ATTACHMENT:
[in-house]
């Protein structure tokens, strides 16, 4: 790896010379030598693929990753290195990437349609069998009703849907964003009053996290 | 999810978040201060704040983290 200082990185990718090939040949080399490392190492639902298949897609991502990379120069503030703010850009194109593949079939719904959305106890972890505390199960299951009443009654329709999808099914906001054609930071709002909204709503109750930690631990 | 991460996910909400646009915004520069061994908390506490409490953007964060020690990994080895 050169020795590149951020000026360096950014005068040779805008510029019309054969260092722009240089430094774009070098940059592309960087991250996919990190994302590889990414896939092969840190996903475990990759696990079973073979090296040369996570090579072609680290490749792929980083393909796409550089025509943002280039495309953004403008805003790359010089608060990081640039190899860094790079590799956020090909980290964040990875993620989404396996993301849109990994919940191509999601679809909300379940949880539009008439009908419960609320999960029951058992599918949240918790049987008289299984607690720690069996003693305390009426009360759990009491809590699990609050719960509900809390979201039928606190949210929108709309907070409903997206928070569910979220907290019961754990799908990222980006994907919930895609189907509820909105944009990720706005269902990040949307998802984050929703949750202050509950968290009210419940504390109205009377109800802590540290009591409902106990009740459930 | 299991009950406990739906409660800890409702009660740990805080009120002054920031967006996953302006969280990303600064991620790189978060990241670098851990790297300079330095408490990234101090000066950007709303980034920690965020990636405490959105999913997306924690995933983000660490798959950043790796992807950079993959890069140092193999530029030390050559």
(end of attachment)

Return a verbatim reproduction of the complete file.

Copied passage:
[in-house]
């Protein structure tokens, strides 16, 4: 790896010379030598693929990753290195990437349609069998009703849907964003009053996290 | 999810978040201060704040983290 200082990185990718090939040949080399490392190492639902298949897609991502990379120069503030703010850009194109593949079939719904959305106890972890505390199960299951009443009654329709999808099914906001054609930071709002909204709503109750930690631990 | 991460996910909400646009915004520069061994908390506490409490953007964060020690990994080895 050169020795590149951020000026360096950014005068040779805008510029019309054969260092722009240089430094774009070098940059592309960087991250996919990190994302590889990414896939092969840190996903475990990759696990079973073979090296040369996570090579072609680290490749792929980083393909796409550089025509943002280039495309953004403008805003790359010089608060990081640039190899860094790079590799956020090909980290964040990875993620989404396996993301849109990994919940191509999601679809909300379940949880539009008439009908419960609320999960029951058992599918949240918790049987008289299984607690720690069996003693305390009426009360759990009491809590699990609050719960509900809390979201039928606190949210929108709309907070409903997206928070569910979220907290019961754990799908990222980006994907919930895609189907509820909105944009990720706005269902990040949307998802984050929703949750202050509950968290009210419940504390109205009377109800802590540290009591409902106990009740459930 | 299991009950406990739906409660800890409702009660740990805080009120002054920031967006996953302006969280990303600064991620790189978060990241670098851990790297300079330095408490990234101090000066950007709303980034920690965020990636405490959105999913997306924690995933983000660490798959950043790796992807950079993959890069140092193999530029030390050559």